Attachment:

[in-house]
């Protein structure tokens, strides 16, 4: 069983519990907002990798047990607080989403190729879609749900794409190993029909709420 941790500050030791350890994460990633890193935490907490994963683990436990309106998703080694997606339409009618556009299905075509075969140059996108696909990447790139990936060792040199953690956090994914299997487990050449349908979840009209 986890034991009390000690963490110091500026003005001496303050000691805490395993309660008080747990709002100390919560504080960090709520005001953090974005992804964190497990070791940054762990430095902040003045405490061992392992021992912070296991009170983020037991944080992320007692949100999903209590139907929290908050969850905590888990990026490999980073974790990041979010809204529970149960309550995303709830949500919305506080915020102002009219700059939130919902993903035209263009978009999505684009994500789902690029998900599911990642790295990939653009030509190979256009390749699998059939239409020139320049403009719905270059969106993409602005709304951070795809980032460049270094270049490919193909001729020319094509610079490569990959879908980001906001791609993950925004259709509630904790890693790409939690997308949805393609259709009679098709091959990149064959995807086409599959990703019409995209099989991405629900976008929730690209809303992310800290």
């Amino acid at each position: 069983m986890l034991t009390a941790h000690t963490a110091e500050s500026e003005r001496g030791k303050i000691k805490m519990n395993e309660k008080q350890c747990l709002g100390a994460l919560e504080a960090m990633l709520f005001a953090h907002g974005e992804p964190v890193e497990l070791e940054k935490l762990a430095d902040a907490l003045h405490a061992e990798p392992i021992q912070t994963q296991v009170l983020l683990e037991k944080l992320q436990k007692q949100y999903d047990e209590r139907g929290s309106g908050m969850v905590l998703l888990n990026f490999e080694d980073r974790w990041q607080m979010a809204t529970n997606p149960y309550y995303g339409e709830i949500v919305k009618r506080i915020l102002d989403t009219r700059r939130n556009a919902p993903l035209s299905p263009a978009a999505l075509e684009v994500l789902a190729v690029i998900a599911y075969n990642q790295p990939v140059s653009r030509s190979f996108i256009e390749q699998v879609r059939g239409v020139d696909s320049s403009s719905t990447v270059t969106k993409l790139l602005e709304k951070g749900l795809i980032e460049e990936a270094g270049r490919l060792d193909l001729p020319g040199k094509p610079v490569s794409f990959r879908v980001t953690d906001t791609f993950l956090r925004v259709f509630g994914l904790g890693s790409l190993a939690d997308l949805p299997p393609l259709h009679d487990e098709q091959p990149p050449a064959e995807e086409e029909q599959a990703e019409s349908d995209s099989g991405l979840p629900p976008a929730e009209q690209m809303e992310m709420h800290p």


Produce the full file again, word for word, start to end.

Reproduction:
[in-house]
């Protein structure tokens, strides 16, 4: 069983519990907002990798047990607080989403190729879609749900794409190993029909709420 941790500050030791350890994460990633890193935490907490994963683990436990309106998703080694997606339409009618556009299905075509075969140059996108696909990447790139990936060792040199953690956090994914299997487990050449349908979840009209 986890034991009390000690963490110091500026003005001496303050000691805490395993309660008080747990709002100390919560504080960090709520005001953090974005992804964190497990070791940054762990430095902040003045405490061992392992021992912070296991009170983020037991944080992320007692949100999903209590139907929290908050969850905590888990990026490999980073974790990041979010809204529970149960309550995303709830949500919305506080915020102002009219700059939130919902993903035209263009978009999505684009994500789902690029998900599911990642790295990939653009030509190979256009390749699998059939239409020139320049403009719905270059969106993409602005709304951070795809980032460049270094270049490919193909001729020319094509610079490569990959879908980001906001791609993950925004259709509630904790890693790409939690997308949805393609259709009679098709091959990149064959995807086409599959990703019409995209099989991405629900976008929730690209809303992310800290």
């Amino acid at each position: 069983m986890l034991t009390a941790h000690t963490a110091e500050s500026e003005r001496g030791k303050i000691k805490m519990n395993e309660k008080q350890c747990l709002g100390a994460l919560e504080a960090m990633l709520f005001a953090h907002g974005e992804p964190v890193e497990l070791e940054k935490l762990a430095d902040a907490l003045h405490a061992e990798p392992i021992q912070t994963q296991v009170l983020l683990e037991k944080l992320q436990k007692q949100y999903d047990e209590r139907g929290s309106g908050m969850v905590l998703l888990n990026f490999e080694d980073r974790w990041q607080m979010a809204t529970n997606p149960y309550y995303g339409e709830i949500v919305k009618r506080i915020l102002d989403t009219r700059r939130n556009a919902p993903l035209s299905p263009a978009a999505l075509e684009v994500l789902a190729v690029i998900a599911y075969n990642q790295p990939v140059s653009r030509s190979f996108i256009e390749q699998v879609r059939g239409v020139d696909s320049s403009s719905t990447v270059t969106k993409l790139l602005e709304k951070g749900l795809i980032e460049e990936a270094g270049r490919l060792d193909l001729p020319g040199k094509p610079v490569s794409f990959r879908v980001t953690d906001t791609f993950l956090r925004v259709f509630g994914l904790g890693s790409l190993a939690d997308l949805p299997p393609l259709h009679d487990e098709q091959p990149p050449a064959e995807e086409e029909q599959a990703e019409s349908d995209s099989g991405l979840p629900p976008a929730e009209q690209m809303e992310m709420h800290p």